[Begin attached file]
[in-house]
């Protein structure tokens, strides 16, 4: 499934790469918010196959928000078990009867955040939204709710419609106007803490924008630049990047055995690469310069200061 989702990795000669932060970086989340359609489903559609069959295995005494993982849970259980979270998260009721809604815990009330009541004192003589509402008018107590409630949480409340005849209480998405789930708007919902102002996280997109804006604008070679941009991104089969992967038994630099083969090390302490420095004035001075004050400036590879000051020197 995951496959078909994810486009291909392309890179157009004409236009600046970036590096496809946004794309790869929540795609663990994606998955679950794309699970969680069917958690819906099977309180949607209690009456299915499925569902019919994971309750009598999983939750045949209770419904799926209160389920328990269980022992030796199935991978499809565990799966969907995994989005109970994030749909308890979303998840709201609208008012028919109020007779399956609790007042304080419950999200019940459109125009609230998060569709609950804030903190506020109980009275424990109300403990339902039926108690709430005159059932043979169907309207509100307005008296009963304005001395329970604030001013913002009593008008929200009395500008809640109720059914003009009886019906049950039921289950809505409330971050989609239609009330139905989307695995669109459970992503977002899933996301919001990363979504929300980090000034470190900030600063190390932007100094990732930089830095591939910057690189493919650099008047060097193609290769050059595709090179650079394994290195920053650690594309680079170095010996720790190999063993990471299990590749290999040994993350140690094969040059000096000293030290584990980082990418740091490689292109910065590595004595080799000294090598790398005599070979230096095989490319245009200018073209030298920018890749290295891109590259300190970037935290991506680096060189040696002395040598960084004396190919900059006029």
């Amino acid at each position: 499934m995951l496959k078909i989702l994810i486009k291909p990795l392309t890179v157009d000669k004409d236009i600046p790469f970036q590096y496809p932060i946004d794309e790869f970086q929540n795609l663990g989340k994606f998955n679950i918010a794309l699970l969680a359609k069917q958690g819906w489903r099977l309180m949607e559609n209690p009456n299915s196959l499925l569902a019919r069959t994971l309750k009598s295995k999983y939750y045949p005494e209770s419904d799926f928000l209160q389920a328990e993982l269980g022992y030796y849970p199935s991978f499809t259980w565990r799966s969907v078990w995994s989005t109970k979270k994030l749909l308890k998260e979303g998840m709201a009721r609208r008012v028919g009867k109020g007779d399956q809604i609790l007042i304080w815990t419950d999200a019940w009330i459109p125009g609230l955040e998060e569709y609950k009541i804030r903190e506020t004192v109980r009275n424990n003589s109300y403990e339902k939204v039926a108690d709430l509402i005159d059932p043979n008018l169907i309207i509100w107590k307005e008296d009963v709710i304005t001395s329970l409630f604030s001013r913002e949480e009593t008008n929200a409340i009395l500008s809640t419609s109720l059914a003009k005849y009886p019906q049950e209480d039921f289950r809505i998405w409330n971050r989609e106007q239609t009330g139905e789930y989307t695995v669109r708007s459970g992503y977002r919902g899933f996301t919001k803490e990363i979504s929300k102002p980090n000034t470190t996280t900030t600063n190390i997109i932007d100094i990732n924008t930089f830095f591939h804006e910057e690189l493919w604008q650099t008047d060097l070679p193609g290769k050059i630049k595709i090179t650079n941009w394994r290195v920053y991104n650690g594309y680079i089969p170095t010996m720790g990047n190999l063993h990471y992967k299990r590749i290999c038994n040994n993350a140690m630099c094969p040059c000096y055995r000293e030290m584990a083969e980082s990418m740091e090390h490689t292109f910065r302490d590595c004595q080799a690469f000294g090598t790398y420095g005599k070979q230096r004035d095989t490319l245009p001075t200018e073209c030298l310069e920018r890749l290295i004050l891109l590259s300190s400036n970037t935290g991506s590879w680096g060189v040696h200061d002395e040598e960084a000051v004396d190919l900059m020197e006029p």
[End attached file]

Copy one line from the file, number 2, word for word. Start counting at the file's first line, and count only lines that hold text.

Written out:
């Protein structure tokens, strides 16, 4: 499934790469918010196959928000078990009867955040939204709710419609106007803490924008630049990047055995690469310069200061 989702990795000669932060970086989340359609489903559609069959295995005494993982849970259980979270998260009721809604815990009330009541004192003589509402008018107590409630949480409340005849209480998405789930708007919902102002996280997109804006604008070679941009991104089969992967038994630099083969090390302490420095004035001075004050400036590879000051020197 995951496959078909994810486009291909392309890179157009004409236009600046970036590096496809946004794309790869929540795609663990994606998955679950794309699970969680069917958690819906099977309180949607209690009456299915499925569902019919994971309750009598999983939750045949209770419904799926209160389920328990269980022992030796199935991978499809565990799966969907995994989005109970994030749909308890979303998840709201609208008012028919109020007779399956609790007042304080419950999200019940459109125009609230998060569709609950804030903190506020109980009275424990109300403990339902039926108690709430005159059932043979169907309207509100307005008296009963304005001395329970604030001013913002009593008008929200009395500008809640109720059914003009009886019906049950039921289950809505409330971050989609239609009330139905989307695995669109459970992503977002899933996301919001990363979504929300980090000034470190900030600063190390932007100094990732930089830095591939910057690189493919650099008047060097193609290769050059595709090179650079394994290195920053650690594309680079170095010996720790190999063993990471299990590749290999040994993350140690094969040059000096000293030290584990980082990418740091490689292109910065590595004595080799000294090598790398005599070979230096095989490319245009200018073209030298920018890749290295891109590259300190970037935290991506680096060189040696002395040598960084004396190919900059006029």